Despite the statements made here, I believe that on a case-by-case basis, we will achieve solutions.  If, however, I am proven wrong, we hit a brick wall and we do not make progress on individual cases, then we will report this back to you and we will recommend change.  At this time, however, only a few months into the process, the sample size of cases is insufficient to make this assessment.

TO CONCLUDE

Both the Minister for Justice and Equality, and the ISI have indicated that the effectiveness of the legislation will be kept under review and if issues arise that need to be addressed they will be. Monitoring creditor engagement will obviously be a key focus. 

In the short term, the ISI remains focussed on developing the DSA and PIA protocols. 

There are some people who have been quite publicly critical of the ISI on the issue of the numbers of individuals seeking an insolvency solution.  To them I would observe that the ISI opened in record time; taking applications online six months from establishment. Our presence is contributing to breaking a stalemate between stakeholders, which in some cases has lasted for six years or more. 

In addition to providing mechanisms to address individual cases of unsustainable debt, the enactment and operation of the new insolvency legislation has an even broader impact.  It redefines the overall framework within which lenders and debtors assess their options for dealing with insolvent debtors. It can already be seen that as a result of the enactment and coming into operation of the Personal Insolvency Act, some financial institutions are taking more active and constructive steps. They are moving towards long-term sustainable debt resolution rather than short-term debt amelioration.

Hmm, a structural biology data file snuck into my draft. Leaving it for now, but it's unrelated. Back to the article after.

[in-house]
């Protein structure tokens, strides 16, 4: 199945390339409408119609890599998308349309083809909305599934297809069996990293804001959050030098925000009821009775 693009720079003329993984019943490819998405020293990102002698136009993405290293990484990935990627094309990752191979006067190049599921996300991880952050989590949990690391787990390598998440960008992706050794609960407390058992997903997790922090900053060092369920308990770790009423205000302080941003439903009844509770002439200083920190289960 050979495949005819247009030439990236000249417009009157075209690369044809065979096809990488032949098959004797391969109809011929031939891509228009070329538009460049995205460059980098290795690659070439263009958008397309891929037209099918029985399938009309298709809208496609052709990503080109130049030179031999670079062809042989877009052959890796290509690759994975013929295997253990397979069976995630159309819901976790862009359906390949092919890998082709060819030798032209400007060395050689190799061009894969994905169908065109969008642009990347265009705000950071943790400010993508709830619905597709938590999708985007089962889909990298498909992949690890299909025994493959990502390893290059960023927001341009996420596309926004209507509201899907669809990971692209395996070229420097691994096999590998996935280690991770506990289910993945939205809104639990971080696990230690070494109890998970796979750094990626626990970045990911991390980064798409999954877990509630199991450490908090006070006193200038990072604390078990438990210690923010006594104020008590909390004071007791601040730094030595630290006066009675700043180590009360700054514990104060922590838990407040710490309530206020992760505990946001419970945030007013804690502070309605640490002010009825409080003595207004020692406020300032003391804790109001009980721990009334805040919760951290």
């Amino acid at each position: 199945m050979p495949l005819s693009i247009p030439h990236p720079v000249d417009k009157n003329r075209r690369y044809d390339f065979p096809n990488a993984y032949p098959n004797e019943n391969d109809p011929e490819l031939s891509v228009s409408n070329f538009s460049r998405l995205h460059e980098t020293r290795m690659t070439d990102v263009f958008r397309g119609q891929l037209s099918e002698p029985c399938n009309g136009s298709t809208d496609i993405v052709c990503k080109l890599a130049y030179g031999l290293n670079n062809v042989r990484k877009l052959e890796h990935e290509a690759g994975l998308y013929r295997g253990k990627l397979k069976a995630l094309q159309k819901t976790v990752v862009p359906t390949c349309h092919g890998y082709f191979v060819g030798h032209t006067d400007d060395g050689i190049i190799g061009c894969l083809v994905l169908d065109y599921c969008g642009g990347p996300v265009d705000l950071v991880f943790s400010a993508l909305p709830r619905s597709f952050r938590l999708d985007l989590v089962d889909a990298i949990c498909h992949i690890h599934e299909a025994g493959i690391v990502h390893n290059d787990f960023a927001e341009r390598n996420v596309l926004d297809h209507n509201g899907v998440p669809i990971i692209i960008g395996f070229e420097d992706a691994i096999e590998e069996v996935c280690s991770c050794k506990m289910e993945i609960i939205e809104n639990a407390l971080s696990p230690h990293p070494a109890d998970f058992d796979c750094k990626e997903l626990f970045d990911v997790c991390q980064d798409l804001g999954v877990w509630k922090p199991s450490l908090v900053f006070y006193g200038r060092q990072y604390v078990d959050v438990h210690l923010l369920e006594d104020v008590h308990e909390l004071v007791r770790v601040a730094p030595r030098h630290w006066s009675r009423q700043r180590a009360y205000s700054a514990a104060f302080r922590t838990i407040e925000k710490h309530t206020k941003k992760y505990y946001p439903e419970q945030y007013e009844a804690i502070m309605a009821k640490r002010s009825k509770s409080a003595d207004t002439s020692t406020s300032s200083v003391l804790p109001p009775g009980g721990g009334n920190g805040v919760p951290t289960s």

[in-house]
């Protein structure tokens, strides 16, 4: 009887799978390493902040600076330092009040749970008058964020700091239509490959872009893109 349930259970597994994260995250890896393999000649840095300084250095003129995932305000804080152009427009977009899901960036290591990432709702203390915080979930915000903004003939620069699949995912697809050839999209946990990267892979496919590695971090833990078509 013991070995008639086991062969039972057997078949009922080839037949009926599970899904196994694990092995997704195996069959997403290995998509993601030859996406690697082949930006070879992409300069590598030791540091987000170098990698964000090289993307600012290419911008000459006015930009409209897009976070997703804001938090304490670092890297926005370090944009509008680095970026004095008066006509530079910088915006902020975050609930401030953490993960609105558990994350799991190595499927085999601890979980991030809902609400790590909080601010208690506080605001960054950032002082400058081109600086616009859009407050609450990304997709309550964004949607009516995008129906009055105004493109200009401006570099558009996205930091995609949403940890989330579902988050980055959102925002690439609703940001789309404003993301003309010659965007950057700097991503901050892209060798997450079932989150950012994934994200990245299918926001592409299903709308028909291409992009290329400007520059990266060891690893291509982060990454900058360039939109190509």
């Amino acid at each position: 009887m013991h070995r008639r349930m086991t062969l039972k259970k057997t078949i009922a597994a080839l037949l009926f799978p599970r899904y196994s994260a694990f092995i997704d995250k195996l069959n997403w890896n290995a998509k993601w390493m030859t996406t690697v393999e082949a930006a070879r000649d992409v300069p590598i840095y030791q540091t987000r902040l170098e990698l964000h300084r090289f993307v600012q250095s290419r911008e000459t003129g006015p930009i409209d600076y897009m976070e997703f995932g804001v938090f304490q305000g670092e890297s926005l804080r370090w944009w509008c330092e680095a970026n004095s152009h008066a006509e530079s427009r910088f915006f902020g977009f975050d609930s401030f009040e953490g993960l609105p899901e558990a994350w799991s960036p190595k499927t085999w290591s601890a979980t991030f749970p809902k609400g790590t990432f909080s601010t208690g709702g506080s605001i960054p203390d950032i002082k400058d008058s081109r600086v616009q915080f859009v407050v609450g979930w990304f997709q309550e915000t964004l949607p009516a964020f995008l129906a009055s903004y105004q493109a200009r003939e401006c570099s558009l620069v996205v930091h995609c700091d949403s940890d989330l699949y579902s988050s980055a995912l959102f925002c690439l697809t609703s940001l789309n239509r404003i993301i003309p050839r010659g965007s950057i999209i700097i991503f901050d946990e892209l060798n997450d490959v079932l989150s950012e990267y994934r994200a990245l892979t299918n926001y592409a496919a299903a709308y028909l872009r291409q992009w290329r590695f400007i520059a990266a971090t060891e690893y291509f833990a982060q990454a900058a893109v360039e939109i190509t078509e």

I believe this would not have happened without the personal insolvency legislation and the establishment of the ISI.

These new debt solutions are not just good for debtors but are also in the interests of creditors. They offer an efficient and fair means to tackle what is a very large problem for everyone.  Ultimately it is in all of our interests to return an insolvent debtor to solvency, to ensure their well-being and to give them the second chance that they deserve.

I will now ask Mr Christopher Lehane, Official Assignee in Bankruptcy to briefly speak to you around the recent changes to the bankruptcy laws here and what this might mean for a debtor’s home.

BANKRUPTCY ACT CHANGES

As Committee members are aware the most significant changes made to the Bankruptcy Act 1988 (effective as of 3rd December 2013) were as follows:

  • A reduction in the automatic discharge period from 12 years to 3 years
  • A €20,000 debt requirement for creditor and debtor petitions
  • A requirement for the Court to consider on both creditor and debtor petitions, whether it is appropriate to adjourn proceedings to allow the debtor to attempt to enter into a Debt Settlement Arrangement or Personal Insolvency Arrangement
  • An increase in excepted assets not forming part of bankruptcy estate to €6000
  • Pensions (other than mainly Approved Retirement Funds) no longer form part of the bankruptcy estate, subject to 5 year claim 
  • An increase in avoidance provision periods to 3 years where there are fraudulent preferences of creditor claims, sales at an undervalue and fraudulent transfers
  • A limit of 5 years on income payment orders 
  • A Court, on application by the Official Assignee/ trustee, has the discretion to extend the bankruptcy period for maximum further period of 5 years.
  • The Office of the Official Assignee transferred from the Courts Service to the ISI.

THE OFFICIAL ASSIGNEE (OA)

When a person is declared bankrupt, all property of the bankrupt person vests in the OA.  The OA has the same rights and powers of the bankrupt person in relation their property.  The primary function of the OA is to gather in the assets, realise them and distribute proceeds to creditors.

BANKRUPTCY POLICY ISSUES

I will deal with 2 key areas I believe are of particular interest to Committee:

  1. Income Payment Orders
  2. Family Homes in Bankruptcy

1. Income Payment Orders (IPOs)

An Income Payment Order can last for up to 5 years.  A bankrupt person is assessed at least on a six monthly basis to establish whether he/she has surplus income after applying the ISI Guidelines to a Reasonable Standard of Living and Reasonable Living Expenses.